Are demons getting more active, or are people just believing in them more? Quite apart from what’s happening in the District of Columbia, there’s been a surge of requests for exorcisms. This is according to a WBUR story my wife sent me. I’ve been researching demons for a few years now. Initially my concern was avoiding Hell (something I’d still like to do), but as an adult trained in rationalism, I wondered why people still believed in them. Trying to keep an open mind, I read accounts. Yes, misperception is possible. Alternative interpretations. But still…
Fundamentalists say that demons have to exist because Jesus said so. Historically speaking, people have recognized demons from the earliest writing cultures and probably before. What they thought demons were differed pretty wildly from place to place. A good case has been made that demonic possession, as we recognize it today, became popular after The Exorcist. William Peter Blatty researched the topic, and most of what he uses for Regan MacNeil’s symptoms came from medieval accounts. Although some of the descriptions are somewhat extreme, the actions themselves aren’t new to either movie or novel. In other words, according to the eyewitness accounts we have, such things do happen. And when they do, who ya’ gonna call?
Exorcists were mostly extinct by the 1960s. A decade later, after the movie’s release, reports began to increase in number. Malachi Martin’s Hostage to the Devil, which I reviewed here some time ago, was a bestseller. It reinforced the idea planted by Blatty. And the number of exorcism requests hasn’t started going down yet. Are there more demons about, or are we all imagining things? It’s a question not easily answered.
The fact is science can’t measure phenomena that don’t consist of matter or energy. Occam’s razor shaves away the whiskers of the spiritual. Perhaps nature intended for us to be a bit hairier. Spirit is something that has always resisted science and its metrics. We know it when we see it in someone. Or perhaps when it impacts a person’s actions or motivations. It doesn’t impact a scale. It has no visible spectrum. Conventional wisdom says if you can’t see it, hear it, or otherwise sense it, it must not be there. We know this to be shortsighted thinking, however. “There are more things in heaven and earth,” Shakespeare wrote, and we would do well to pay the bard his due. Are there demons? I can’t say. I do know that people have been asking for the services of exorcists more and more. For that there is ample evidence.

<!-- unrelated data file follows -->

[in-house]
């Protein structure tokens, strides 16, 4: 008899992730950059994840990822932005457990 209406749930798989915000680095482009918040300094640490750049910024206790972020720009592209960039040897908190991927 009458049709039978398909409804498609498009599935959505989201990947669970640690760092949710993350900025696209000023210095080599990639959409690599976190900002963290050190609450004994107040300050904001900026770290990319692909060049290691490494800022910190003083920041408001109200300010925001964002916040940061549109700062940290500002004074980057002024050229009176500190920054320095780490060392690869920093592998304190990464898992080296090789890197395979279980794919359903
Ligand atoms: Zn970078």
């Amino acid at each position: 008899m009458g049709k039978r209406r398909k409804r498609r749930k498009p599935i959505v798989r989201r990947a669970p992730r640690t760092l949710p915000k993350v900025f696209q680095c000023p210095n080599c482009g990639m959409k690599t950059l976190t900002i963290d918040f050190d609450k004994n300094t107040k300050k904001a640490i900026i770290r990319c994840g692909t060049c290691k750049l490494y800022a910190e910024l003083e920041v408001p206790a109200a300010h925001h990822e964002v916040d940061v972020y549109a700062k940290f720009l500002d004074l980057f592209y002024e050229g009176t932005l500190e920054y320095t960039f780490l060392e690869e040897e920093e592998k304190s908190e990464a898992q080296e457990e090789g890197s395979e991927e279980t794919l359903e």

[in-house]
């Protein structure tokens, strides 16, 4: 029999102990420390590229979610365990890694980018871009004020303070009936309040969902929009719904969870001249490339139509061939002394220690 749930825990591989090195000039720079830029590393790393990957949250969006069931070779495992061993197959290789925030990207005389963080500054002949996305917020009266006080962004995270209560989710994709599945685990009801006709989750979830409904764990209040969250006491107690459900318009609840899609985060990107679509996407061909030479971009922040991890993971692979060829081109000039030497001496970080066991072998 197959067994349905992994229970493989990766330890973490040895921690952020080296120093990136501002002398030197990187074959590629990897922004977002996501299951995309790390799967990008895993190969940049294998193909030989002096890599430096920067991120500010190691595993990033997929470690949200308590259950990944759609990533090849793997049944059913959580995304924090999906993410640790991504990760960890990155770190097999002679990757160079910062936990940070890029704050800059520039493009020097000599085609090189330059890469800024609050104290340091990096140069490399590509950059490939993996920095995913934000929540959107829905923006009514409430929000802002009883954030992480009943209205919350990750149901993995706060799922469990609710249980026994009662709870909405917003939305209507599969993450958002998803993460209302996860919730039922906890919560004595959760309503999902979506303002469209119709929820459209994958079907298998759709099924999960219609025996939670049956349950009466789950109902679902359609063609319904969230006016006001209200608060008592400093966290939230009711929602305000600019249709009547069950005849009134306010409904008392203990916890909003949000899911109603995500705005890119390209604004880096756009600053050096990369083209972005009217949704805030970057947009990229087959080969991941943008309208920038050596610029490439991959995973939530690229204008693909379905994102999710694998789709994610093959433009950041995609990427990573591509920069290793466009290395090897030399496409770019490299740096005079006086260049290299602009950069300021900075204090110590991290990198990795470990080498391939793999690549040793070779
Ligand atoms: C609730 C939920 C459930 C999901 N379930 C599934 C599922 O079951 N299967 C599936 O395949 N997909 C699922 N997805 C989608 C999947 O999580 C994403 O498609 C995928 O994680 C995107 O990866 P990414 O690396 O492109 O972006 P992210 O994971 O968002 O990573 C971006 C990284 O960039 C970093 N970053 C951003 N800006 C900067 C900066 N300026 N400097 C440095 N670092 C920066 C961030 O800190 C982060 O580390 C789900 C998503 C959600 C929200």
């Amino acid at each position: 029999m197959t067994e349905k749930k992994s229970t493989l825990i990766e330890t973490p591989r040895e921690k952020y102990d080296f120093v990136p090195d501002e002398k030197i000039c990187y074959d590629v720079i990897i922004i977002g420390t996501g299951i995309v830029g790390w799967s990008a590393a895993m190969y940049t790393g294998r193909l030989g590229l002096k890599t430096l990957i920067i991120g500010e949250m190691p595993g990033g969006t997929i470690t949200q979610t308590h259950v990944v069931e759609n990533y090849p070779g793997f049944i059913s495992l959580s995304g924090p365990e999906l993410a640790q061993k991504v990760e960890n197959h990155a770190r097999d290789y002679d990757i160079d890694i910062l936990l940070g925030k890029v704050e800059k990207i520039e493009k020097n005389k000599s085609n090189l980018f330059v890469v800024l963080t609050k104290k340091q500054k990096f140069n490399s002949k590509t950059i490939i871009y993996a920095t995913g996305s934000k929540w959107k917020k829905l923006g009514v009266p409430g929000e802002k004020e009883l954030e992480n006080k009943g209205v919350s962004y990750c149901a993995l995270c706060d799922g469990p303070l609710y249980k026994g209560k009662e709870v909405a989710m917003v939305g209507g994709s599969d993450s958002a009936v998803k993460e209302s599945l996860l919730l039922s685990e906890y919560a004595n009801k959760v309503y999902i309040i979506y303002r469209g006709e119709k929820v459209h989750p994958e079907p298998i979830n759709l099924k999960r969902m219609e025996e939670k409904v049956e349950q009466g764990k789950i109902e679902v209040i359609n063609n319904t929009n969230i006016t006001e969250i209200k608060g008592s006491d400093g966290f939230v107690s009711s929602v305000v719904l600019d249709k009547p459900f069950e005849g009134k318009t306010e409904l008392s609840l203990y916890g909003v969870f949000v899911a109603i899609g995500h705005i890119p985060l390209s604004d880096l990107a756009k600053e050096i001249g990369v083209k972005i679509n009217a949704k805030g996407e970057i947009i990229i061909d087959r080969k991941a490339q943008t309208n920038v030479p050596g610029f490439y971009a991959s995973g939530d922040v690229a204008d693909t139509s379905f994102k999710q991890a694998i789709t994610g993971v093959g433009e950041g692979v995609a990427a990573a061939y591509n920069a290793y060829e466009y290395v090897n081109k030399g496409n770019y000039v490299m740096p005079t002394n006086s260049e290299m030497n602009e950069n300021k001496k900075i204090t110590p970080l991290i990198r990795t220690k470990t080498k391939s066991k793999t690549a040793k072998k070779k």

Posted in American Religion, Current Events, Deities, Monsters, Popular Culture, Posts, Religious Violence, Science
Tagged demons, Hostage to the Devil, Malachi Martin, Occam's razor, The Exorcist, WBUR, William Peter Blatty
A chance glimpse at a textbook shelf in a university bookstore made me aware of Malachi Martin’s Hostage to the Devil, although it is several years old. I was intrigued that a major, secular, state university would offer a course requiring a book about demonic possession. I’m not completely naive about college students, but this seemed just a tad extreme. Nothing is more dangerous than a book dangling in such a context, like the Necronomicon of Abdul Alhazred. The world of the demonic is freighted with arcane rules and a decided Catholic superiority. Even to the rational it can be insanely frightening. As I read Martin’s account, I frequently found myself puzzling over the unseen world he so meticulously describes—after all even the Bible has little to say about it. And Martin is a great lover of verbosity, detailing more than the reader needs to know about the five exorcisms he elaborates. If you want to know what a dying priest looks like, in great detail, you’ve come to the right place.
Perhaps the most jarring aspect of reading such a book is how such obviously intelligent people can come to such diametrically opposed worldviews while looking at the same evidence. Here was Malachi Martin, convinced that demons lurk about the world in great numbers. There is Richard Dawkins, convinced that we are nothing but particles and proteins walking around. Manhattan—the haunt of countless demons, or the febrile accident of firing synapses that means ultimately nothing? Although much of what Martin describes could probably be mental illness, one has the distinct impression Dawkins has never attended an exorcism. Both write with great authority and even greater conviction.
Hostage to the Devil is not an easy book to read. Martin’s style is smooth, like a novelist, but the length of his book keeps demons on your mind for a protracted period. Rationality can be worn down by attrition, and even the non-believer can be made to wonder. Would priests and their chosen attendants lie? Do the possessed really levitate, and contort, and cause objects to fly around the room in defiance of the physics so highly valued by atheists? For over 450 pages Martin will keep you wondering. You’ll also find out what an exorcist ate for his boyhood breakfast back in Ireland decades before facing the Prince of Darkness. Hostage to the Devil is a deeply disturbing book where the monsters we’ve all learned to shove deeply into the closet come springing back out. And the only effective help in the known world is the Catholic priest who happens to be an exorcist. And who can argue with that?
Posted in Books, Consciousness, Monsters, Posts, Science, Sects
Tagged demons, exorcism, Hostage to the Devil, Malachi Martin, Manhattan, Necronomicon, Richard Dawkins, Roman Catholicism